They may all have bristles and handles, but all toothbrushes are not created equal. The same way each person’s teeth and mouth are different, it’s important to choose the right toothbrush for YOUR dental needs. Having the right tool in hand (literally) is necessary to keep your teeth gleaming white, and to prevent disease causing inflammation and bacteria.
In May 2000, the first-ever Surgeon General’s report on oral health, Oral Health in America, called attention to the “silent epidemic” of dental and oral diseases that burdens millions of children and adults throughout the United States, especially economically-stressed, minority communities.
Periodontal disease is the most common cause of tooth loss among adults and neglecting your oral health is linked to everything from heart disease to dementia. Use the tips below to “brush up” on your toothbrush anatomy and invest in a better brush. It could be a tooth-saving and life-saving buy!
Unless you’re buying a small, travel-size toothbrush, the size of brushes pretty much look the same, right? However, larger brush heads can be tricky to reach those hard-to-reach spots in the back of the mouth, and miss plaque between the teeth. California-based dentist Ruchi Sahota, DDS says you’ll know you’ve found the right size head “if it can fit comfortably clean all the way around your last molar.”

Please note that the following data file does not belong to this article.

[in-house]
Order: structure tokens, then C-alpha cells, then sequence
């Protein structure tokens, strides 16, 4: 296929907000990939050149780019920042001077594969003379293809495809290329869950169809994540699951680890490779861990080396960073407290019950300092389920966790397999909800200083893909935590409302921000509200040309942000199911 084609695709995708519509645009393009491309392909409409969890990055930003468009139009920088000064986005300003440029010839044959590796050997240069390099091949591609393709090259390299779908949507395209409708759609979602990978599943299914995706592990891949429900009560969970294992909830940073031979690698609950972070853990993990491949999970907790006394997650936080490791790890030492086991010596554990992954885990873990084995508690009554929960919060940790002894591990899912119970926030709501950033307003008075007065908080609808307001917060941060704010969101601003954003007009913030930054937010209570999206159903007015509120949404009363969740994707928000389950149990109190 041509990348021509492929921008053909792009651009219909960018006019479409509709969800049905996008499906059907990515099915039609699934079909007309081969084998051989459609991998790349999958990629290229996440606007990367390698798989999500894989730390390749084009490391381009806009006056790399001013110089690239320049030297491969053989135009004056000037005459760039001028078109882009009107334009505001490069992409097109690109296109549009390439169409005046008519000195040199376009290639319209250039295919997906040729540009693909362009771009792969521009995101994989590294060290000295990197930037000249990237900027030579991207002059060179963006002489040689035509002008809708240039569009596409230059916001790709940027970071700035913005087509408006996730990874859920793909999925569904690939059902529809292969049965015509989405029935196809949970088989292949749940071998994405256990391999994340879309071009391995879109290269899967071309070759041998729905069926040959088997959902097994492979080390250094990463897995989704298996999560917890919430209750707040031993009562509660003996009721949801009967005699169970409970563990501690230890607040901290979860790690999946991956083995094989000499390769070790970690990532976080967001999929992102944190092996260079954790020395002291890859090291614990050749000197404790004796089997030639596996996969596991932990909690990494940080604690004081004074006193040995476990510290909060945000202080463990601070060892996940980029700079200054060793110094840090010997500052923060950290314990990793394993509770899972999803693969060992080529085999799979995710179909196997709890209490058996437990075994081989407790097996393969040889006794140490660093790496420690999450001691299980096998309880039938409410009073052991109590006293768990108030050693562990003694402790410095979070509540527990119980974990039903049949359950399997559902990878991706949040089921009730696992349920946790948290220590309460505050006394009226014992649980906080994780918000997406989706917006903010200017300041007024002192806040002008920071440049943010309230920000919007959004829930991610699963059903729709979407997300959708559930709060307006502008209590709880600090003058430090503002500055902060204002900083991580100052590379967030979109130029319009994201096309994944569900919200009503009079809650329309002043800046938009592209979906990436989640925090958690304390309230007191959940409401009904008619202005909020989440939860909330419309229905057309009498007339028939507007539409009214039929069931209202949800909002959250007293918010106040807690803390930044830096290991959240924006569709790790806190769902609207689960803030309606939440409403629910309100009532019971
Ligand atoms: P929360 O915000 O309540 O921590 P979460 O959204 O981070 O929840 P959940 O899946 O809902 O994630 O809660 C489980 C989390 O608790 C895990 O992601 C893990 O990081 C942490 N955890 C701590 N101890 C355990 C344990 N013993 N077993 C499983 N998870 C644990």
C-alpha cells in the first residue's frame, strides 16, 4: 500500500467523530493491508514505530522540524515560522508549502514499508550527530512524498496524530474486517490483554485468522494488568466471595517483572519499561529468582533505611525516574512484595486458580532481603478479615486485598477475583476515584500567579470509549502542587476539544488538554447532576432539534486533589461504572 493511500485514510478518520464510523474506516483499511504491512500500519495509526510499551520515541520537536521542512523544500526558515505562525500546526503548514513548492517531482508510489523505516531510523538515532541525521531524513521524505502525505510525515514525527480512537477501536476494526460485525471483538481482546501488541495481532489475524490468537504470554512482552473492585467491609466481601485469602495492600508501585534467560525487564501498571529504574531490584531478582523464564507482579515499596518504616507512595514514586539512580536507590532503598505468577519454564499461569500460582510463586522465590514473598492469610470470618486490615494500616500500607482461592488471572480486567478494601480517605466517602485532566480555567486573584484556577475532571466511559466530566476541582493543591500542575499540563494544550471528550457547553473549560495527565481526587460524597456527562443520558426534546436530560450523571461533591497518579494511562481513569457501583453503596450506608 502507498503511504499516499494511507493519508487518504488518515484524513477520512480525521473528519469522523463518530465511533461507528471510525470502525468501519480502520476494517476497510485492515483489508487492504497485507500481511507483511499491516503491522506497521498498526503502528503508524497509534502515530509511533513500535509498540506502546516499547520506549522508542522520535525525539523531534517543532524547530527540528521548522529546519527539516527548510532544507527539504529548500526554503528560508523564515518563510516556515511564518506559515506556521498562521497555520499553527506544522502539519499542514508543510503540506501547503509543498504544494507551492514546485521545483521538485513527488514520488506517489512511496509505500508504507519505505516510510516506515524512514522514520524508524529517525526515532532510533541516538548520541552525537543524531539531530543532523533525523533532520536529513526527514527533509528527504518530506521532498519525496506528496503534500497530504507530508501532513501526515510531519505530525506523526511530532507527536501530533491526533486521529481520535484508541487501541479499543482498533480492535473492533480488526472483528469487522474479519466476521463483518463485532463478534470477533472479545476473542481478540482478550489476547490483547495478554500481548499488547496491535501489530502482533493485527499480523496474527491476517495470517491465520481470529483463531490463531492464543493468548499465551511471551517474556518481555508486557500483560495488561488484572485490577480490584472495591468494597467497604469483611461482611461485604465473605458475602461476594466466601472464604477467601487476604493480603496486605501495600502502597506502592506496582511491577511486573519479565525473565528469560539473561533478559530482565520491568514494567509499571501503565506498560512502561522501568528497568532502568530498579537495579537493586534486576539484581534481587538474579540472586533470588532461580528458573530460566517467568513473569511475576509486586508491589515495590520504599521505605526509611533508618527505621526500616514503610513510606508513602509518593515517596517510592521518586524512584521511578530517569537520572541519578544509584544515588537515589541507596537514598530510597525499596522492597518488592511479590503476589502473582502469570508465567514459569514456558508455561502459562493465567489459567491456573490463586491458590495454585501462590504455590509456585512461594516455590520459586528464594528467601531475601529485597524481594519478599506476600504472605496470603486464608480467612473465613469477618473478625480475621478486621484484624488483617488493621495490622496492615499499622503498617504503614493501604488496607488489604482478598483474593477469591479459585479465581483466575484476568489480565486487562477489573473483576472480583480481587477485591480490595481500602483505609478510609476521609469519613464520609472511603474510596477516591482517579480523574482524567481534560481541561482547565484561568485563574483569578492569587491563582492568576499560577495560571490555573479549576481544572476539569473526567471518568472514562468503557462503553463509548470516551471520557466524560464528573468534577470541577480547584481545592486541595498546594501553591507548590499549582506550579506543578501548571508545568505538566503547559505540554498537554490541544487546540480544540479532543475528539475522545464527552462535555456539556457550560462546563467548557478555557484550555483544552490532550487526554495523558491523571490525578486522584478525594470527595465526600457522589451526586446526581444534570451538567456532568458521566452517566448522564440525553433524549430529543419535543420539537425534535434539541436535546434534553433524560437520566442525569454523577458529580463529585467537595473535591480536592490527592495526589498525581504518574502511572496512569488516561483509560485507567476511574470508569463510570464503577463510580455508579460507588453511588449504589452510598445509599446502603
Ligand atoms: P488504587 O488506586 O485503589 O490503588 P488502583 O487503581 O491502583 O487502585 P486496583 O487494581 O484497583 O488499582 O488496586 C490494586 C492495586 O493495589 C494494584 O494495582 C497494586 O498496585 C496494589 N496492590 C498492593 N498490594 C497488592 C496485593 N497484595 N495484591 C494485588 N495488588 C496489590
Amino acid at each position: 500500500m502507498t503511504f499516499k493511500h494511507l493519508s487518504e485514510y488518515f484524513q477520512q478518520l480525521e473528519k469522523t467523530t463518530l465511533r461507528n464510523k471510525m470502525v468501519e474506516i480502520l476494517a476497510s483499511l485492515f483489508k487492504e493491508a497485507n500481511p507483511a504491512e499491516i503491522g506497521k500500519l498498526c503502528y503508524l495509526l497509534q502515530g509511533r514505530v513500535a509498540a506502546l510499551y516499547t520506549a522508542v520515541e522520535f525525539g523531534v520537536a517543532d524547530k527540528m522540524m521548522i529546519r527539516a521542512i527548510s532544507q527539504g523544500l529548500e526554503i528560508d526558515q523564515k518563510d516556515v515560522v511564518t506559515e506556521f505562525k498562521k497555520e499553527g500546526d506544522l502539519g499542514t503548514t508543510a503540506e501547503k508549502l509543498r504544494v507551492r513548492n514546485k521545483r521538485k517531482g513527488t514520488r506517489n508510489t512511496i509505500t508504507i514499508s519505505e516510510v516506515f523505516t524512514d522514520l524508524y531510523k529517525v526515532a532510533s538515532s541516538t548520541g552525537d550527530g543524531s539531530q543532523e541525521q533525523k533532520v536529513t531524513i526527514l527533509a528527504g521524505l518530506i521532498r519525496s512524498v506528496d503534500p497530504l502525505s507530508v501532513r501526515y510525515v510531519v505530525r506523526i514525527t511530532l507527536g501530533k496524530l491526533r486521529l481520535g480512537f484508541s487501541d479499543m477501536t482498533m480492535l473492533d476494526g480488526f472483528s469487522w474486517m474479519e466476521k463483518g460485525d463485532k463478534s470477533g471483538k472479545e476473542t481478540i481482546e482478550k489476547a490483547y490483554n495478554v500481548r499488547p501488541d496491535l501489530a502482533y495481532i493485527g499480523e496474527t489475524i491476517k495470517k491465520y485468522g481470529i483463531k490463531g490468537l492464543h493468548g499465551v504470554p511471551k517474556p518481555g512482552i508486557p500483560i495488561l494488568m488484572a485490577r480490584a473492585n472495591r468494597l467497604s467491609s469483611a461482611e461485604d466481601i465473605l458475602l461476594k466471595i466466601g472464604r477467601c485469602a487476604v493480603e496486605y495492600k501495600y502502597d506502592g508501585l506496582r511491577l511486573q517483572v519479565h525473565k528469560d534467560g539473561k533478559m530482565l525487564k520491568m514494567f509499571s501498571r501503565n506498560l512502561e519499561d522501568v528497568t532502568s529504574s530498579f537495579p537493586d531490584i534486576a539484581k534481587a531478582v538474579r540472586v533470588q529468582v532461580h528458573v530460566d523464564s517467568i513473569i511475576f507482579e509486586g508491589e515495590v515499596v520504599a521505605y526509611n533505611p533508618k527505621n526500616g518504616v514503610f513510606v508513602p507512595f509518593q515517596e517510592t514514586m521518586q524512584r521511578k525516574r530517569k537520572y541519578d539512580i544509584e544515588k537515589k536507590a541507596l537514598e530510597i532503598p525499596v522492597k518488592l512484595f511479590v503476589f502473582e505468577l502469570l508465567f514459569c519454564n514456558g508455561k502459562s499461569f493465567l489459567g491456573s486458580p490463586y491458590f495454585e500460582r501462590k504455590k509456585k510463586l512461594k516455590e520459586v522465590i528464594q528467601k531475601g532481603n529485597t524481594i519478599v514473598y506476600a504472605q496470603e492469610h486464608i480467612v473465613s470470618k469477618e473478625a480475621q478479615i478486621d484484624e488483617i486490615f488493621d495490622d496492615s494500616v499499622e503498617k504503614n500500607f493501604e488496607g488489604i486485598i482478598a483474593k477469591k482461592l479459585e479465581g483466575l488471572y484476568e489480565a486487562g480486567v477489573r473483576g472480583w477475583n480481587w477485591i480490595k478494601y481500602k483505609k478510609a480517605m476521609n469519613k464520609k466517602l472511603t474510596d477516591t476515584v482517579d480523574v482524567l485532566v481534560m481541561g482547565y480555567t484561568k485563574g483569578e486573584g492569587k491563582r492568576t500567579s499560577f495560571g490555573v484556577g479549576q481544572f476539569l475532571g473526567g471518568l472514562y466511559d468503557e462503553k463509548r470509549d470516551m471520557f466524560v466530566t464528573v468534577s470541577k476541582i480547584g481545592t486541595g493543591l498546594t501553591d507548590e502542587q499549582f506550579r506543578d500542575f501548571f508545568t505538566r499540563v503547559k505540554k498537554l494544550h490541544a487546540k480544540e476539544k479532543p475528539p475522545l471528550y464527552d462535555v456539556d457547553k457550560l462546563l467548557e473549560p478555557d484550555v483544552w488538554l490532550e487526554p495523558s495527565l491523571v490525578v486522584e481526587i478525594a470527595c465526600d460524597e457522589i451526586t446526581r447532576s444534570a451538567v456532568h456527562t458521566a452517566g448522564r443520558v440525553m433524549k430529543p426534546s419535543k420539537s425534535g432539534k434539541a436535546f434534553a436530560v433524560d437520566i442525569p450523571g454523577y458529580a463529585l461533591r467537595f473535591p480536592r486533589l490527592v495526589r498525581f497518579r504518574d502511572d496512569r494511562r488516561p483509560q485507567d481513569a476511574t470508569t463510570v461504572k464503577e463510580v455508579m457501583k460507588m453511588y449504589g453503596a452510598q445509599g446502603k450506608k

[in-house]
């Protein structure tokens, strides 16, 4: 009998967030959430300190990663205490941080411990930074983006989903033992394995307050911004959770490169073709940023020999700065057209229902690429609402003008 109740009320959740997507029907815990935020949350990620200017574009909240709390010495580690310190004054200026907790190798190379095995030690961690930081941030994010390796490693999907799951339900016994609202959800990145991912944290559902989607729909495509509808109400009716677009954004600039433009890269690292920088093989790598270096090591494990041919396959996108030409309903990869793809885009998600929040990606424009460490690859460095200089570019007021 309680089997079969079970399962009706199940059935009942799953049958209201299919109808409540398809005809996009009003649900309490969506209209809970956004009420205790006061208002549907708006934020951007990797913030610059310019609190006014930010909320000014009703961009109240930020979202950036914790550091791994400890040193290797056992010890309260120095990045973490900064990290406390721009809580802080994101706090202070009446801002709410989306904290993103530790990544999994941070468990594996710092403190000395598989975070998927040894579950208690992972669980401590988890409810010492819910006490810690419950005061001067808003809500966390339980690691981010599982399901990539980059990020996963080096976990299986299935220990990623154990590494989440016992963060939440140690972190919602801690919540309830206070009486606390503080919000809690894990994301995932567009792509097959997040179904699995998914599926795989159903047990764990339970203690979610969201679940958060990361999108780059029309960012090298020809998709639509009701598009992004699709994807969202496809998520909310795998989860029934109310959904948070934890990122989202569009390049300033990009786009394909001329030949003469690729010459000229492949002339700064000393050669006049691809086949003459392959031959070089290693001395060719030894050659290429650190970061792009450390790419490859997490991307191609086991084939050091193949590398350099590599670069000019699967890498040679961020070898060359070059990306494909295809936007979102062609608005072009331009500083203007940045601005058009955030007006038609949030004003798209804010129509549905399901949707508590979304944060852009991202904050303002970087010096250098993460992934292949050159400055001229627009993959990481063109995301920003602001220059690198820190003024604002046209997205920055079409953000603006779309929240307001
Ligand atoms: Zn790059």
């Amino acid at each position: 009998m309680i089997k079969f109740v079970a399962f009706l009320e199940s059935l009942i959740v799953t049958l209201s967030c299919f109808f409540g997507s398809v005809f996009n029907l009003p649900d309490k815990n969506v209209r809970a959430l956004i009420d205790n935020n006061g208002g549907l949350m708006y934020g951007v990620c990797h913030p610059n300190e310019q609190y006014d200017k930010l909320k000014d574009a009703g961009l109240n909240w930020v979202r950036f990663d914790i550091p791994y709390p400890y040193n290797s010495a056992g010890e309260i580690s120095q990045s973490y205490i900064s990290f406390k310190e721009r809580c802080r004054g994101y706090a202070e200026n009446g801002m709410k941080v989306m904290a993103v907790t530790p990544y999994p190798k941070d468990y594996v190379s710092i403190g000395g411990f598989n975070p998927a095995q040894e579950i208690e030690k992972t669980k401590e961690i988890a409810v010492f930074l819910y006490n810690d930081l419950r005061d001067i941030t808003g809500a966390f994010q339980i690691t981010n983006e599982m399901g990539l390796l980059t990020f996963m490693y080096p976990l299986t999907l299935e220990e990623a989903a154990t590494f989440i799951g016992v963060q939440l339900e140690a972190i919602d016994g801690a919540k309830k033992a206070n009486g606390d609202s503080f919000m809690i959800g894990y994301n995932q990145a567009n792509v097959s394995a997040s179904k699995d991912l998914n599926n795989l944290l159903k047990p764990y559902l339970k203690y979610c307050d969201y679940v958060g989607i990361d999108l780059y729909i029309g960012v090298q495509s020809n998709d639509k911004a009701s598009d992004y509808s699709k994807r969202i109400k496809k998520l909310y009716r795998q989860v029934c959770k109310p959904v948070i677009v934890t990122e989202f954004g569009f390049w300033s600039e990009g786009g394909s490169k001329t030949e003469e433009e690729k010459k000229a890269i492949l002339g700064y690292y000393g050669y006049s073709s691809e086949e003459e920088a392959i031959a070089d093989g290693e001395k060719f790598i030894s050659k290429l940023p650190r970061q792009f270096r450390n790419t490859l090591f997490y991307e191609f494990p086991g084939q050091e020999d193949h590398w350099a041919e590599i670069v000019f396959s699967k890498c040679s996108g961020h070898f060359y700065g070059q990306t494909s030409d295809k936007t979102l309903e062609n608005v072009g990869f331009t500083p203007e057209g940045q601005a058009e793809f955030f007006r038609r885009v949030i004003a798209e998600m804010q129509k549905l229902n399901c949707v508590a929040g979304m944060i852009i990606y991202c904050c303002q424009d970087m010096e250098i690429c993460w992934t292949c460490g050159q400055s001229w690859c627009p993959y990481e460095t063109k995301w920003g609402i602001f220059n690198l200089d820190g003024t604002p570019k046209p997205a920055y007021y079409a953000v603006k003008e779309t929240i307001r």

Which is better? The traditional manual brush with the square head, or an electric brush with the round, rotating head? If you’re using the correct brushing technique, many dentists say they can both be effective. However, a three-month review by the healthcare nonprofit the Cochrane Collaboration found that brushes with round, rotating heads (like those used during professional cleanings) removed 11 percent more plaque. Some dentists recommend that people with narrow jaws use a brush that’s tapered at the head. Ask your dentist for their professional recommendation based on your teeth.
These days, toothbrushes come with all types of fancy ridges and designs for comfort and cuteness. You may find them easier to hold, but otherwise, they really don’t affect how well you brush, says Kimberly Harms, DDS, a dentist and adviser for the American Dental Association.
Soft, medium and hard are the usual options, but you should go with soft or extra soft if available. “Many people mistakenly believe that hard-bristle brushes do a more thorough job, but the opposite is true,” Harms says. Hard bristles don’t bend well and a 2011 study in the Journal of Periodontology found that people who brushed with stiffer bristles experienced more gum bleeding (Note: bleeding gums are ALWAYS a sign you need to see your dentist).
Visit the BlackDoctor.org Dental Health center for more articles and tips.